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State Legislature Considering Bill to Reduce Bullying in Public Schools

A 2017 study titled “Indicators of School Crime and Safety,” published by the United States Department of Justice and the United States Department of Education, reported that 20% of students ages 12-18 reported being bullied at school during the previous school year.

The same study also reported that about 33% of students who reported being bullied at school indicated that they were bullied at least once or twice a month during the school year.

The persistence of school bullying has led to instances of student suicide across the country, including Arkansas.

October is National Bullying Prevention Month. Bullying is when someone hurts or scares another person repeatedly. It can include name calling, inflicting physical pain, exclusion, public humiliation, hurtful pranks and defacing property.

The Arkansas legislature began passing anti-bullying legislation in 2003. This year we strengthened those laws in an effort to reduce the instances of bullying in our schools.

In 2019, the General Assembly passed Act 1029, an Act to Amend the State Anti-Bullying Policy.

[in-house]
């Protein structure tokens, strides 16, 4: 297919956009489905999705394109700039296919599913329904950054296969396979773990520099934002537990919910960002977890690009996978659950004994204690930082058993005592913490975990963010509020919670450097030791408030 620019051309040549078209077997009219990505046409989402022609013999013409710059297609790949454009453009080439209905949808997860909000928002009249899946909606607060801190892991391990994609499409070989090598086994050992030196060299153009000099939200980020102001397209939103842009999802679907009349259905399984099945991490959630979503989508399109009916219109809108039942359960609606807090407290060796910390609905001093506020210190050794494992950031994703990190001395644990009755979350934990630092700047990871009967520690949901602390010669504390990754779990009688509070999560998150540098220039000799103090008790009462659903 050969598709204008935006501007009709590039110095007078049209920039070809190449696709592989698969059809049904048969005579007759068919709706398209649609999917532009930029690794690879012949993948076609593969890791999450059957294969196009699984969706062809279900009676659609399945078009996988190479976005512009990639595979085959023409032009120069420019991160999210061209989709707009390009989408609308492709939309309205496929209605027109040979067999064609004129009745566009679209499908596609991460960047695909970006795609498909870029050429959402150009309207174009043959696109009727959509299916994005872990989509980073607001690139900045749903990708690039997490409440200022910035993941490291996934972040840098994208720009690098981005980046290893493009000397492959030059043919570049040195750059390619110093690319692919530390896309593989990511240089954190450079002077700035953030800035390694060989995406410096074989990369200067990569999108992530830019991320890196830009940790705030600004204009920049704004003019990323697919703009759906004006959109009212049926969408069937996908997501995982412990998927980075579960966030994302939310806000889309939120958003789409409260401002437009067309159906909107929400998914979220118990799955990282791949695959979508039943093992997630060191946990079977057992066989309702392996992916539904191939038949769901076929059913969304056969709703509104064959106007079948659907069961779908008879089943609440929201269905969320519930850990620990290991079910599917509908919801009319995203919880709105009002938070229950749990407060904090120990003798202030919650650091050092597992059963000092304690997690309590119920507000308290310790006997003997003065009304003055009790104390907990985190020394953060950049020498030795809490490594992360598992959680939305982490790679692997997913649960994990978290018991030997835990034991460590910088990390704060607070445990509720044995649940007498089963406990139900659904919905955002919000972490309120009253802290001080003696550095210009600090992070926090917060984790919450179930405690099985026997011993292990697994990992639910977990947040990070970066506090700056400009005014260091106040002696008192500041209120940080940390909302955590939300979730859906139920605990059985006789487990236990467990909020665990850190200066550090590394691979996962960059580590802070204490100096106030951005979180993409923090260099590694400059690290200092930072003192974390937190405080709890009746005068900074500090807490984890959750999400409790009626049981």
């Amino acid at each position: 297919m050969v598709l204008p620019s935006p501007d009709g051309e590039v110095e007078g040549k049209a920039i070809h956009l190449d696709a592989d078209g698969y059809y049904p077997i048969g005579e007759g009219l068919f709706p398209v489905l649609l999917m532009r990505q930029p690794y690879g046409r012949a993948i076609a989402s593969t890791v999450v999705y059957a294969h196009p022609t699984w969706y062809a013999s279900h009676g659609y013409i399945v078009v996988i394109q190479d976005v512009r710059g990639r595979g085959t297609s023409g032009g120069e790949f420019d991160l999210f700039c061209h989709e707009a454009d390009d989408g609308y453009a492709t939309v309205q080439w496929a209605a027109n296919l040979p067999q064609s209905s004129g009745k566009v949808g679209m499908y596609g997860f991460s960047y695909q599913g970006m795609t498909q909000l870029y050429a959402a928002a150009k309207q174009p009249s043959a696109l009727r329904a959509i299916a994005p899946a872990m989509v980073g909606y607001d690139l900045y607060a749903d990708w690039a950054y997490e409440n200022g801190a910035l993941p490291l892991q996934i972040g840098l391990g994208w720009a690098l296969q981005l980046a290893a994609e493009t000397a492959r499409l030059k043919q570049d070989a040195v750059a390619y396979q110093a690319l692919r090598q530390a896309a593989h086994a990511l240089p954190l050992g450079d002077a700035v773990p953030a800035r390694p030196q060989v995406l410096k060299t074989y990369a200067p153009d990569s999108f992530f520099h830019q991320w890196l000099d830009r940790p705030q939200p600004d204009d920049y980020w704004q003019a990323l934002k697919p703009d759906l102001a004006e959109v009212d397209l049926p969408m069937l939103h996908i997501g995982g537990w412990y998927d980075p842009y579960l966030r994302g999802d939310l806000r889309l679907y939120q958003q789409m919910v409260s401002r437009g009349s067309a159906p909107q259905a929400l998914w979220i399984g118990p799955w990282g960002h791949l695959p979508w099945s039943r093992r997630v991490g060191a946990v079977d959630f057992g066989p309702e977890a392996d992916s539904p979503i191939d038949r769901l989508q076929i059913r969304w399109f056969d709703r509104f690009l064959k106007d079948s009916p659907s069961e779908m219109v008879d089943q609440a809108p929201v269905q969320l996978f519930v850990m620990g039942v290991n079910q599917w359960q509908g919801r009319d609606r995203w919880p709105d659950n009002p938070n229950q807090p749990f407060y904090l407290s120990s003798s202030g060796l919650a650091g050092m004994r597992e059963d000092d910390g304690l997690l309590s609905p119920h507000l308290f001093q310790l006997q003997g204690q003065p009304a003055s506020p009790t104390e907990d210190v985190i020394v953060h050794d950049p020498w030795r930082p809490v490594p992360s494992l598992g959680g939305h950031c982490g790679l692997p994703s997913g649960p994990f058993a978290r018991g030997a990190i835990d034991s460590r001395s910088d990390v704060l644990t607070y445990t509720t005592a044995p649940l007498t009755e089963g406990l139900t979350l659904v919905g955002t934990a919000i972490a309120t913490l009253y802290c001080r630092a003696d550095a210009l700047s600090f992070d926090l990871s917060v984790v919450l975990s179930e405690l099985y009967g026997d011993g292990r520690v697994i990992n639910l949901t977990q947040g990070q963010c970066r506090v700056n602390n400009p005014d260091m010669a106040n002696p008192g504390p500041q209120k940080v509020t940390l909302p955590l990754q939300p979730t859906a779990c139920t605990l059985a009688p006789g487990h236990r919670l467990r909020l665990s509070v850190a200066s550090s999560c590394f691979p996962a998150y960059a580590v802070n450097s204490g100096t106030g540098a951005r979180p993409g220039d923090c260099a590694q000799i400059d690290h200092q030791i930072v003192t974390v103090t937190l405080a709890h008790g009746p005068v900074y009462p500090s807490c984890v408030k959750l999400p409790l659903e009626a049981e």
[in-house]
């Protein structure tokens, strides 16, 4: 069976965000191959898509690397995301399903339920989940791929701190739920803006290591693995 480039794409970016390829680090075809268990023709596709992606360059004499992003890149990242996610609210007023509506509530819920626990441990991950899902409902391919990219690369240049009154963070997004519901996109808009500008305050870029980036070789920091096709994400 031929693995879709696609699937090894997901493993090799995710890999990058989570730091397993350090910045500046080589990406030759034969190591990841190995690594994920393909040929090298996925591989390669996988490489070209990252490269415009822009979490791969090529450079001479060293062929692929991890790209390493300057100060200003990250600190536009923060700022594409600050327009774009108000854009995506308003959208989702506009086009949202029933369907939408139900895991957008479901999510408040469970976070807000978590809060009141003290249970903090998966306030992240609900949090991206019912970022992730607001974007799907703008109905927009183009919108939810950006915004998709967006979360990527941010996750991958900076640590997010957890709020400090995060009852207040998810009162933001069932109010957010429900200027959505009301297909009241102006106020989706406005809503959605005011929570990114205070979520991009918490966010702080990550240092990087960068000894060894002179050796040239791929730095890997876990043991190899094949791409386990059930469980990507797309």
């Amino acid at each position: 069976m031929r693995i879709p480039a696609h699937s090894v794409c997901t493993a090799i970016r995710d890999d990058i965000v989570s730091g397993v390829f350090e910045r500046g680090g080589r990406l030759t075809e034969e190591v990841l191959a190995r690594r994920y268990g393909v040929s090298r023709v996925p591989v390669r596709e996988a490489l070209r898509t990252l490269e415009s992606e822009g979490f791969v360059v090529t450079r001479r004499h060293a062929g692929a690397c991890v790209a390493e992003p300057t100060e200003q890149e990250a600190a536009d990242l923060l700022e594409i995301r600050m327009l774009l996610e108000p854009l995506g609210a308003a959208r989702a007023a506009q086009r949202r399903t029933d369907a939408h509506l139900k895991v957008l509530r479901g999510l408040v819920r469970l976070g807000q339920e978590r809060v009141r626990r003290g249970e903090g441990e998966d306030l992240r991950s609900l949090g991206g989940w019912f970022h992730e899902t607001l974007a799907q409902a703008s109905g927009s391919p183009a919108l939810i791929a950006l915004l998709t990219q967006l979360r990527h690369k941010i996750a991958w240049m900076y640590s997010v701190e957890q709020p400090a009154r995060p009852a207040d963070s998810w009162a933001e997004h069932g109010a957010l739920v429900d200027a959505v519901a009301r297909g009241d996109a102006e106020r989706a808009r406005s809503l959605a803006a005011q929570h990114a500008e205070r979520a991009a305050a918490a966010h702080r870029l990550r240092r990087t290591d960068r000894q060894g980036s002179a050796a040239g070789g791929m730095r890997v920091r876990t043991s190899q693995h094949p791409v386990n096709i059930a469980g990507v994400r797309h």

It requires parents of the victim of bullying to be notified as soon as reasonably practicable. It requires schools to investigate and write a report on the complaint within 5 school days. The act also requires the school to notify the parent or legal guardian of the student who is determined to have been the perpetrator of the incident of bullying.

In addition, it requires the superintendent to annually update the school board on the number of incidents of bullying reported and the actions taken.

Act 1029 states the Department of Education shall require 2 hours of professional development for licensed public school personnel in bullying prevention and recognition of the relationship between incidents of bullying and the risk of suicide.

This General Assembly also passed Act 190 which requires school counselors to spend at least 90% of his or her working time providing direct and indirect services to students.

The legislature will continue to study the issue of bullying but there are things we can all do.

Help children understand bullying. Talk about what bullying is and how to stand up to it safely. Tell kids bullying is unacceptable. Make sure they know how to get help.

And finally we can all model how to treat others with kindness and respect.

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